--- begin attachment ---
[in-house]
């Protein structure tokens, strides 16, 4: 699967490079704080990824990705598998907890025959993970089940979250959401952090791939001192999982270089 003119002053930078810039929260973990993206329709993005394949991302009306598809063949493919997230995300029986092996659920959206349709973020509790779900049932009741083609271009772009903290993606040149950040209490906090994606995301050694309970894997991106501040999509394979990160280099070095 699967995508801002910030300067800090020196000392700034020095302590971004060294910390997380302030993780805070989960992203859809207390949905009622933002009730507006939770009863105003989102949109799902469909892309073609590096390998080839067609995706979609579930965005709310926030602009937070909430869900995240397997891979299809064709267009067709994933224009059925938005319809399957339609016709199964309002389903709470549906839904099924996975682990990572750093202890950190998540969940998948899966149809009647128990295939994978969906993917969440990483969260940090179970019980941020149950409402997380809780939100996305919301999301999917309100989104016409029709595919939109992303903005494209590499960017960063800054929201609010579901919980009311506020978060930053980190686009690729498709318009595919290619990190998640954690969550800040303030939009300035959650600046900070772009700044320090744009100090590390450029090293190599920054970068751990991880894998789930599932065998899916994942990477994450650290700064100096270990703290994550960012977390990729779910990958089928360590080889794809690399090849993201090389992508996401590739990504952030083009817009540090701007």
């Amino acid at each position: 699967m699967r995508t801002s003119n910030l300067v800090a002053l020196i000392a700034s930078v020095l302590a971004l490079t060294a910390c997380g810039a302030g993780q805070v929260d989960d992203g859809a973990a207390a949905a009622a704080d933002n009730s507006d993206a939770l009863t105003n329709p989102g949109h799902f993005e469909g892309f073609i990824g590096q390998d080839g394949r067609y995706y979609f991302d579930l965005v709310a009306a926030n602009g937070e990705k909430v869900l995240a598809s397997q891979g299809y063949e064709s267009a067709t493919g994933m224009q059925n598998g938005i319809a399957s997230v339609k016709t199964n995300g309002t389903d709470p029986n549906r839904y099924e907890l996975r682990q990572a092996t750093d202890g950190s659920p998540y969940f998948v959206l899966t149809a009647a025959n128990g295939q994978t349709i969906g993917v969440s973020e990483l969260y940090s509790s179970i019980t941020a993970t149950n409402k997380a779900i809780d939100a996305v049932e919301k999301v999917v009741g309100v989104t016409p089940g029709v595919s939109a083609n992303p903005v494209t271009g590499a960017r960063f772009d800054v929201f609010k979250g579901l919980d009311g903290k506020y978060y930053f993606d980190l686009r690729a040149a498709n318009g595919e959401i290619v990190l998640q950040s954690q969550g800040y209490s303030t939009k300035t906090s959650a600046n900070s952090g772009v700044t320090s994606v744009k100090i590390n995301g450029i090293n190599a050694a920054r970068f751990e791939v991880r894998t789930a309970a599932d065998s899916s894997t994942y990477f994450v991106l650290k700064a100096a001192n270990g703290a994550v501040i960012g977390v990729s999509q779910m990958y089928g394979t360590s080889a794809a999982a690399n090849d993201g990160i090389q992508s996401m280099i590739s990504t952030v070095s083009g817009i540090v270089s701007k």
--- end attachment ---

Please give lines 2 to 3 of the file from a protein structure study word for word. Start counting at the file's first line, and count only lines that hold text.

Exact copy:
């Protein structure tokens, strides 16, 4: 699967490079704080990824990705598998907890025959993970089940979250959401952090791939001192999982270089 003119002053930078810039929260973990993206329709993005394949991302009306598809063949493919997230995300029986092996659920959206349709973020509790779900049932009741083609271009772009903290993606040149950040209490906090994606995301050694309970894997991106501040999509394979990160280099070095 699967995508801002910030300067800090020196000392700034020095302590971004060294910390997380302030993780805070989960992203859809207390949905009622933002009730507006939770009863105003989102949109799902469909892309073609590096390998080839067609995706979609579930965005709310926030602009937070909430869900995240397997891979299809064709267009067709994933224009059925938005319809399957339609016709199964309002389903709470549906839904099924996975682990990572750093202890950190998540969940998948899966149809009647128990295939994978969906993917969440990483969260940090179970019980941020149950409402997380809780939100996305919301999301999917309100989104016409029709595919939109992303903005494209590499960017960063800054929201609010579901919980009311506020978060930053980190686009690729498709318009595919290619990190998640954690969550800040303030939009300035959650600046900070772009700044320090744009100090590390450029090293190599920054970068751990991880894998789930599932065998899916994942990477994450650290700064100096270990703290994550960012977390990729779910990958089928360590080889794809690399090849993201090389992508996401590739990504952030083009817009540090701007």
């Amino acid at each position: 699967m699967r995508t801002s003119n910030l300067v800090a002053l020196i000392a700034s930078v020095l302590a971004l490079t060294a910390c997380g810039a302030g993780q805070v929260d989960d992203g859809a973990a207390a949905a009622a704080d933002n009730s507006d993206a939770l009863t105003n329709p989102g949109h799902f993005e469909g892309f073609i990824g590096q390998d080839g394949r067609y995706y979609f991302d579930l965005v709310a009306a926030n602009g937070e990705k909430v869900l995240a598809s397997q891979g299809y063949e064709s267009a067709t493919g994933m224009q059925n598998g938005i319809a399957s997230v339609k016709t199964n995300g309002t389903d709470p029986n549906r839904y099924e907890l996975r682990q990572a092996t750093d202890g950190s659920p998540y969940f998948v959206l899966t149809a009647a025959n128990g295939q994978t349709i969906g993917v969440s973020e990483l969260y940090s509790s179970i019980t941020a993970t149950n409402k997380a779900i809780d939100a996305v049932e919301k999301v999917v009741g309100v989104t016409p089940g029709v595919s939109a083609n992303p903005v494209t271009g590499a960017r960063f772009d800054v929201f609010k979250g579901l919980d009311g903290k506020y978060y930053f993606d980190l686009r690729a040149a498709n318009g595919e959401i290619v990190l998640q950040s954690q969550g800040y209490s303030t939009k300035t906090s959650a600046n900070s952090g772009v700044t320090s994606v744009k100090i590390n995301g450029i090293n190599a050694a920054r970068f751990e791939v991880r894998t789930a309970a599932d065998s899916s894997t994942y990477f994450v991106l650290k700064a100096a001192n270990g703290a994550v501040i960012g977390v990729s999509q779910m990958y089928g394979t360590s080889a794809a999982a690399n090849d993201g990160i090389q992508s996401m280099i590739s990504t952030v070095s083009g817009i540090v270089s701007k």